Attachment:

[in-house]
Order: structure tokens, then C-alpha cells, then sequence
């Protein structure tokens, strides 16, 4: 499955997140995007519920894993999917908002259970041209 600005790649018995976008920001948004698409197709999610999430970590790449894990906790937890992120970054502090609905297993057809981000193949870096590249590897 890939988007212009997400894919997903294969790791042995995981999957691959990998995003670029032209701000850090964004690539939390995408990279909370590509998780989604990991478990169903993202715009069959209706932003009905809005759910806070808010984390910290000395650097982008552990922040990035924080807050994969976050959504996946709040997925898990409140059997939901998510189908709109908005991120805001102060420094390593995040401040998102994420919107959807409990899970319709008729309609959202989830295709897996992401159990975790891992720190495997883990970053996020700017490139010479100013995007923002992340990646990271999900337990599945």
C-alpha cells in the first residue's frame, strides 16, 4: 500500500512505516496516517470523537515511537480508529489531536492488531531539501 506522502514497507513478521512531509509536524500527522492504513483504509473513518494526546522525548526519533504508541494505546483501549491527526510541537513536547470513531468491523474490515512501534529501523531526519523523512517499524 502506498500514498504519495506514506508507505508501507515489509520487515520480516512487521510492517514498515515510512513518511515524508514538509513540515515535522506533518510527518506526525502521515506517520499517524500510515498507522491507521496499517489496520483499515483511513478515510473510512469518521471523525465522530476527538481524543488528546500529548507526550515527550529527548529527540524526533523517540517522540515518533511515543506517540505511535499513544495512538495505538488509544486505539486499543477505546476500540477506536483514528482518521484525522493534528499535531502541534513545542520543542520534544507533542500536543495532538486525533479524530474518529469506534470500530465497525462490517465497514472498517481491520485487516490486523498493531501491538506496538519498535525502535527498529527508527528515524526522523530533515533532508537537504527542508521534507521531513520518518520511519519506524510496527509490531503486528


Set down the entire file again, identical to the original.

[in-house]
Order: structure tokens, then C-alpha cells, then sequence
């Protein structure tokens, strides 16, 4: 499955997140995007519920894993999917908002259970041209 600005790649018995976008920001948004698409197709999610999430970590790449894990906790937890992120970054502090609905297993057809981000193949870096590249590897 890939988007212009997400894919997903294969790791042995995981999957691959990998995003670029032209701000850090964004690539939390995408990279909370590509998780989604990991478990169903993202715009069959209706932003009905809005759910806070808010984390910290000395650097982008552990922040990035924080807050994969976050959504996946709040997925898990409140059997939901998510189908709109908005991120805001102060420094390593995040401040998102994420919107959807409990899970319709008729309609959202989830295709897996992401159990975790891992720190495997883990970053996020700017490139010479100013995007923002992340990646990271999900337990599945």
C-alpha cells in the first residue's frame, strides 16, 4: 500500500512505516496516517470523537515511537480508529489531536492488531531539501 506522502514497507513478521512531509509536524500527522492504513483504509473513518494526546522525548526519533504508541494505546483501549491527526510541537513536547470513531468491523474490515512501534529501523531526519523523512517499524 502506498500514498504519495506514506508507505508501507515489509520487515520480516512487521510492517514498515515510512513518511515524508514538509513540515515535522506533518510527518506526525502521515506517520499517524500510515498507522491507521496499517489496520483499515483511513478515510473510512469518521471523525465522530476527538481524543488528546500529548507526550515527550529527548529527540524526533523517540517522540515518533511515543506517540505511535499513544495512538495505538488509544486505539486499543477505546476500540477506536483514528482518521484525522493534528499535531502541534513545542520543542520534544507533542500536543495532538486525533479524530474518529469506534470500530465497525462490517465497514472498517481491520485487516490486523498493531501491538506496538519498535525502535527498529527508527528515524526522523530533515533532508537537504527542508521534507521531513520518518520511519519506524510496527509490531503486528